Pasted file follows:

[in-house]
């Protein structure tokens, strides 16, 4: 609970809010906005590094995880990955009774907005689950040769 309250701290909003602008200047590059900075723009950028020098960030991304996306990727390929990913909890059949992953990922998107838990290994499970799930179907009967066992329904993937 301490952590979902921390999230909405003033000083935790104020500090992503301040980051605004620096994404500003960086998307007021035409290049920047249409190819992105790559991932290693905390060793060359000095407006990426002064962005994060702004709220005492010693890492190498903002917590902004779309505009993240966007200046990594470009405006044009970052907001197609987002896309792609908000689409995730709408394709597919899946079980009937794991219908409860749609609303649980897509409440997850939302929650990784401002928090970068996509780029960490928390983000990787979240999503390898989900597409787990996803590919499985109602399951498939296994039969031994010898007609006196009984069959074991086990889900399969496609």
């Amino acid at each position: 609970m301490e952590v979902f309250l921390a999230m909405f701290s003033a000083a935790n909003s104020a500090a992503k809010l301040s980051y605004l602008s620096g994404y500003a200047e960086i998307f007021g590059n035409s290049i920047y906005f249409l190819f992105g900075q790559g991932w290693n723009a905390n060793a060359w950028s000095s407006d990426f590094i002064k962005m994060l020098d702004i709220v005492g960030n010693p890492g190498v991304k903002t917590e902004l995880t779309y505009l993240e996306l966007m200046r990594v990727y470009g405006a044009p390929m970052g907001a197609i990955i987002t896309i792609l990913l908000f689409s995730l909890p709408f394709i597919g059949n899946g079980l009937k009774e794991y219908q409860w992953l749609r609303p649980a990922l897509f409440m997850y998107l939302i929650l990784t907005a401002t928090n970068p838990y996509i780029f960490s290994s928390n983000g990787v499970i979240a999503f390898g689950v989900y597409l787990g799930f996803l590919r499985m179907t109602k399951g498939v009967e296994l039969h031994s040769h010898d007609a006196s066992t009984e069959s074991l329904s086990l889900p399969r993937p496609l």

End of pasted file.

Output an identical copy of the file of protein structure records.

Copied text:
[in-house]
């Protein structure tokens, strides 16, 4: 609970809010906005590094995880990955009774907005689950040769 309250701290909003602008200047590059900075723009950028020098960030991304996306990727390929990913909890059949992953990922998107838990290994499970799930179907009967066992329904993937 301490952590979902921390999230909405003033000083935790104020500090992503301040980051605004620096994404500003960086998307007021035409290049920047249409190819992105790559991932290693905390060793060359000095407006990426002064962005994060702004709220005492010693890492190498903002917590902004779309505009993240966007200046990594470009405006044009970052907001197609987002896309792609908000689409995730709408394709597919899946079980009937794991219908409860749609609303649980897509409440997850939302929650990784401002928090970068996509780029960490928390983000990787979240999503390898989900597409787990996803590919499985109602399951498939296994039969031994010898007609006196009984069959074991086990889900399969496609």
């Amino acid at each position: 609970m301490e952590v979902f309250l921390a999230m909405f701290s003033a000083a935790n909003s104020a500090a992503k809010l301040s980051y605004l602008s620096g994404y500003a200047e960086i998307f007021g590059n035409s290049i920047y906005f249409l190819f992105g900075q790559g991932w290693n723009a905390n060793a060359w950028s000095s407006d990426f590094i002064k962005m994060l020098d702004i709220v005492g960030n010693p890492g190498v991304k903002t917590e902004l995880t779309y505009l993240e996306l966007m200046r990594v990727y470009g405006a044009p390929m970052g907001a197609i990955i987002t896309i792609l990913l908000f689409s995730l909890p709408f394709i597919g059949n899946g079980l009937k009774e794991y219908q409860w992953l749609r609303p649980a990922l897509f409440m997850y998107l939302i929650l990784t907005a401002t928090n970068p838990y996509i780029f960490s290994s928390n983000g990787v499970i979240a999503f390898g689950v989900y597409l787990g799930f996803l590919r499985m179907t109602k399951g498939v009967e296994l039969h031994s040769h010898d007609a006196s066992t009984e069959s074991l329904s086990l889900p399969r993937p496609l």